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April

Are Women More Pervy Than You Think (& Why We are Reading “Fifty Shades of Grey”)

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Last week Megan asked about the recent book frenzy among women, “Fifty Shades of Grey.”  Megan innocently asked “ Is it worth checking out? Is it actually sexy? I’m super curious…”

Since I’m obviously the one who watches bad tv around here, it might be no surprise that I have already downloaded and finished reading all three of the “Fifty Shades” books onto my iPad. Are they good? Eh, define good.  They are not well-written, but I never thought “The Da Vinci Code” was well-written and that didn’t stop it from being an enjoyable read.  However, I find myself recommending this book to my female friends (usually after I’ve had a couple of glasses of wine).  Let me explain.

If you’re not up to speed on “Fifty Shades of Grey,” it is an erotic (ugh, writing that feels so cheesy) novel by E L James that chronicles (in 3 books because nothing can be written these days unless it’s a trilogy) the love story between young, virginal Anastasia Steele and her obsessive, sexually dominant, billionaire mogul lover, Christian Grey.  I would say it’s the love story that has ladies hot and bothered, but it’s really the descriptive and aggressive world of dominant and submissive sex.  Like myself, I really  had no idea about the world of BDSM (which is defined as “an erotic preference… involving the consensual use of restraint, intense sensory stimulation, and fantasy power role play”) until reading “Fifty Shades of Grey.” The initials BDSM come from bondage and discipline, dominant and submissive and sadism and masochism.  Sound interesting? Well, apparently it has everyone interested.

In the last few weeks, this book has become a New York Times e-book best-seller and just had it’s film rights purchased for $5 million by Universal after an intense bidding war between the studios.  Needless to say, an overly-dramatic, averagely-written, e-book, with a healthy dose of descriptive sex scenes is taking the literary world by storm.  There are a million articles out there explaining the phenomenon of the book’s success – with terms like “Twilight for adults,” “Mommy porn,” and good old-fashioned “erotica.”  But maybe it comes down to something simple that I’ve known for a long time: When women are alone or in the company of trusted other women, we are a lot pervier or explicit than men might think.  When I say “pervy,” I’m not talking about a windowless van cruising playgrounds.  I’m talking about explicit talk or curiosity about penis size, oral sex, toys, good sex, bad sex, outrageous sexual experiences or stories, and all of this probably fueled by wine or margaritas.

So why is “Fifty Shades of Grey” so successful?  Are women in need of a good, pervy read? Or were we all just wishing Stephanie Meyer had given us a little sex between Edward and Bella and our pent-up frustration came out in James’ 50 shades of sex?  Either way, here are the top 4 reasons why we are reading this:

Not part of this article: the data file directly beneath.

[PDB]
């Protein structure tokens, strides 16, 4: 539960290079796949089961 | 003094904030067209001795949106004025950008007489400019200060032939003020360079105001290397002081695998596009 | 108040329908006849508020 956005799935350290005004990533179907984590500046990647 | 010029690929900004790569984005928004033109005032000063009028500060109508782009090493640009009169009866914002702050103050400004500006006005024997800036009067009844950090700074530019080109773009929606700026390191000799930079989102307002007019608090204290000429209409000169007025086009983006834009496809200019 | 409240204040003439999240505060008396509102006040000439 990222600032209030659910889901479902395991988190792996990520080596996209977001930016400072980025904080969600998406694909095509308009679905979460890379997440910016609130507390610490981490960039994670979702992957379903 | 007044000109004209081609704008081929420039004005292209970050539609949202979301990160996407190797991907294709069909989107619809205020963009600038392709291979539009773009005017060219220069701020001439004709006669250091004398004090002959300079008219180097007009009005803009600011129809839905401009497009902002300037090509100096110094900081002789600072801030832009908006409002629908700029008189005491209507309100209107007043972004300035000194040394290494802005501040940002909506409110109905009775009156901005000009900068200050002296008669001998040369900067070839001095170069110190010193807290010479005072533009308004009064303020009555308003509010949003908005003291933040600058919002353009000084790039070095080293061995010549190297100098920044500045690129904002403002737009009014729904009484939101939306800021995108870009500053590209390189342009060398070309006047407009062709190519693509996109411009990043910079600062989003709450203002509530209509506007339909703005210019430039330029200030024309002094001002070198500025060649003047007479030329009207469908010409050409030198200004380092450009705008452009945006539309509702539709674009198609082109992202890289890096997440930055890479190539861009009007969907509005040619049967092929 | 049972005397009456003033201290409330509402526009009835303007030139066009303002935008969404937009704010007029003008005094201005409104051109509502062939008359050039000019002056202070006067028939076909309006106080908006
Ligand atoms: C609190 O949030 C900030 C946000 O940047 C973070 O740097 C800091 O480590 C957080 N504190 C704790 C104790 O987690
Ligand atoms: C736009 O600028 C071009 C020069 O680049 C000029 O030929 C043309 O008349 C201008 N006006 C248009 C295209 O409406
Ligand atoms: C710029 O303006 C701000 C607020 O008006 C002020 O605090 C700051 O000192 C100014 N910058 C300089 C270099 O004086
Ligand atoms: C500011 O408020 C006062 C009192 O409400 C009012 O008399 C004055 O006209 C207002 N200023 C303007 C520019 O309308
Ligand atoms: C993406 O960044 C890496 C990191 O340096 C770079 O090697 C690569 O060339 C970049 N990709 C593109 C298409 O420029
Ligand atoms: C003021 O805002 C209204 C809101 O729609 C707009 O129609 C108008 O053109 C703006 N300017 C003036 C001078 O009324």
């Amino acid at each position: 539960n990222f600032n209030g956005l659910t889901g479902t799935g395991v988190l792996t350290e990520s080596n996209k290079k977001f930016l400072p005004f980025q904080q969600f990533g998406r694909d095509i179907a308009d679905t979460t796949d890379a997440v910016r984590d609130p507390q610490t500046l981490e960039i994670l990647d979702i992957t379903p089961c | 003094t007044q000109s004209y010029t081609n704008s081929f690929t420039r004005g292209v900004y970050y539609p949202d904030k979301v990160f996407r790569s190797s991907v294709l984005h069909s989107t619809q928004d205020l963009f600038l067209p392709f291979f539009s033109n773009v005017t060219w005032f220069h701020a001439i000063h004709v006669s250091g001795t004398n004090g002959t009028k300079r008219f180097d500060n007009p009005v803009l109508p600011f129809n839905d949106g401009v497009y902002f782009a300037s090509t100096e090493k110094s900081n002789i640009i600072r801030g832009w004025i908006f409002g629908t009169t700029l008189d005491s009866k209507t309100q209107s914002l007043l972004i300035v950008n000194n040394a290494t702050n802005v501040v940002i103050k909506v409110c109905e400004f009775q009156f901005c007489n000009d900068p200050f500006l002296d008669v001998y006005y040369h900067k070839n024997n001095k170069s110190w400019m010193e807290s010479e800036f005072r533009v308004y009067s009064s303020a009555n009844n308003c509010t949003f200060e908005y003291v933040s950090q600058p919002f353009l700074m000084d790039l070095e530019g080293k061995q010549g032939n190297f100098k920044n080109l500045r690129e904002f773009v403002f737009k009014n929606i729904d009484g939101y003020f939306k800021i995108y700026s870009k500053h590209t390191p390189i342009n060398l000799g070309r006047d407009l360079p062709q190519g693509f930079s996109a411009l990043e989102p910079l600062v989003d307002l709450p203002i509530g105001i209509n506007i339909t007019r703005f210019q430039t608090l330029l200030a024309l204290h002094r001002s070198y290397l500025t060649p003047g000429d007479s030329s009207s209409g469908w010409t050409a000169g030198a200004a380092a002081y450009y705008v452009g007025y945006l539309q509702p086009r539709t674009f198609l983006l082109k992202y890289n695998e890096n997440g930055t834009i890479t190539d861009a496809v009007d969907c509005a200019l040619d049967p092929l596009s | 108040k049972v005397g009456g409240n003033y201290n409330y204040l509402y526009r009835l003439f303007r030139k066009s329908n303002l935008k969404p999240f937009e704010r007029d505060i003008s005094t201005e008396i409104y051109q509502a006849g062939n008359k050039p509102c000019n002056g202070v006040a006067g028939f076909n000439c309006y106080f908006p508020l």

1. Same Old Story
As I pointed out about the Twilight series, author Stephanie Meyer leaned heavily upon romantic literature’s most beloved stories as inspiration for her novels.  Her storylines echoed “Romeo & Juliet,” “Wuthering Heights,” and “Pride and Prejudice.”  If you think about it, E L James has done the same except she went the route of the tortured hero.  In Daphne Du Maurier’s “Rebecca” isn’t it a young, naive woman who is lured by the dashing, mysterious, wealthy Maxim De Winter, only to discover his twisted secret and vow to save him?  What about “Jane Eyre?” Young Jane is both poor and innocent, but her devotion to Rochester sees her going back to the man who kept his ex in the attic, a scarred face and a really mean disposition.  By no means does E L James have the literary ability of Daphne Du Maurier or Charlotte Bronte, but you can understand the theme that so many women are drawn to.  Compared to De Winter’s murder and Rochester’s imprisonment, some restraints or a little spanking doesn’t seem so bad?

2. Women Like Sex (doing, talking about, discussing, reading) Much More Than Society Allows Us
Men talking about sex, porn, inappropriate jokes, off-the-cuff comments about balls, dicks, asses or body parts and body functions is nothing new.  I would say it’s a cultural norm for women to be shocked, disgusted or not interested when these types of conversations come up.  However, I’ll also counter that when it’s all girls, we too can have some fairly shocking conversations.  From personal experience, women don’t go for disgusting, but we will share and laugh about all things sexual.  So I’m not really surprised that a book that is incredibly descriptive about sexual acts involving a dashing but tortured man and a young, smart woman is fascinating to women.  Personally, I found the sex scenes both shocking and enticing.  I don’t necessarily want to rush out and do the things listed in the book, but the fantasy and forbidden nature of it all was a welcome distraction during a ridiculously stressful and difficult week.